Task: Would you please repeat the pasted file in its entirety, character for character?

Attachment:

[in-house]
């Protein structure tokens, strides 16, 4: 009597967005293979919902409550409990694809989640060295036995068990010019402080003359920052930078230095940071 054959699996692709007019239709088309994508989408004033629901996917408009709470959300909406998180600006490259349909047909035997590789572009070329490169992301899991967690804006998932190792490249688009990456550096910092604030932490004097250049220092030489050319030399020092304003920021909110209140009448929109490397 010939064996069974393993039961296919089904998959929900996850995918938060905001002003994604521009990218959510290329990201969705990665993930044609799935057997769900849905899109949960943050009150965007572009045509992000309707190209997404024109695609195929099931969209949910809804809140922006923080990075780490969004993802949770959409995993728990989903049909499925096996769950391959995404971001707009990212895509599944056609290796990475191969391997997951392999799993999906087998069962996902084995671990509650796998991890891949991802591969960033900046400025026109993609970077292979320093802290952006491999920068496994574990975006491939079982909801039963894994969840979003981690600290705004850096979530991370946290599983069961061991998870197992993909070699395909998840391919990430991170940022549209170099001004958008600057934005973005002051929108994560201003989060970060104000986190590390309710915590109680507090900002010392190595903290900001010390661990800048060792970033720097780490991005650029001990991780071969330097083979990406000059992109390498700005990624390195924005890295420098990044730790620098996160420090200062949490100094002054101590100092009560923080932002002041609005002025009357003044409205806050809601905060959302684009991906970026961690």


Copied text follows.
[in-house]
């Protein structure tokens, strides 16, 4: 009597967005293979919902409550409990694809989640060295036995068990010019402080003359920052930078230095940071 054959699996692709007019239709088309994508989408004033629901996917408009709470959300909406998180600006490259349909047909035997590789572009070329490169992301899991967690804006998932190792490249688009990456550096910092604030932490004097250049220092030489050319030399020092304003920021909110209140009448929109490397 010939064996069974393993039961296919089904998959929900996850995918938060905001002003994604521009990218959510290329990201969705990665993930044609799935057997769900849905899109949960943050009150965007572009045509992000309707190209997404024109695609195929099931969209949910809804809140922006923080990075780490969004993802949770959409995993728990989903049909499925096996769950391959995404971001707009990212895509599944056609290796990475191969391997997951392999799993999906087998069962996902084995671990509650796998991890891949991802591969960033900046400025026109993609970077292979320093802290952006491999920068496994574990975006491939079982909801039963894994969840979003981690600290705004850096979530991370946290599983069961061991998870197992993909070699395909998840391919990430991170940022549209170099001004958008600057934005973005002051929108994560201003989060970060104000986190590390309710915590109680507090900002010392190595903290900001010390661990800048060792970033720097780490991005650029001990991780071969330097083979990406000059992109390498700005990624390195924005890295420098990044730790620098996160420090200062949490100094002054101590100092009560923080932002002041609005002025009357003044409205806050809601905060959302684009991906970026961690």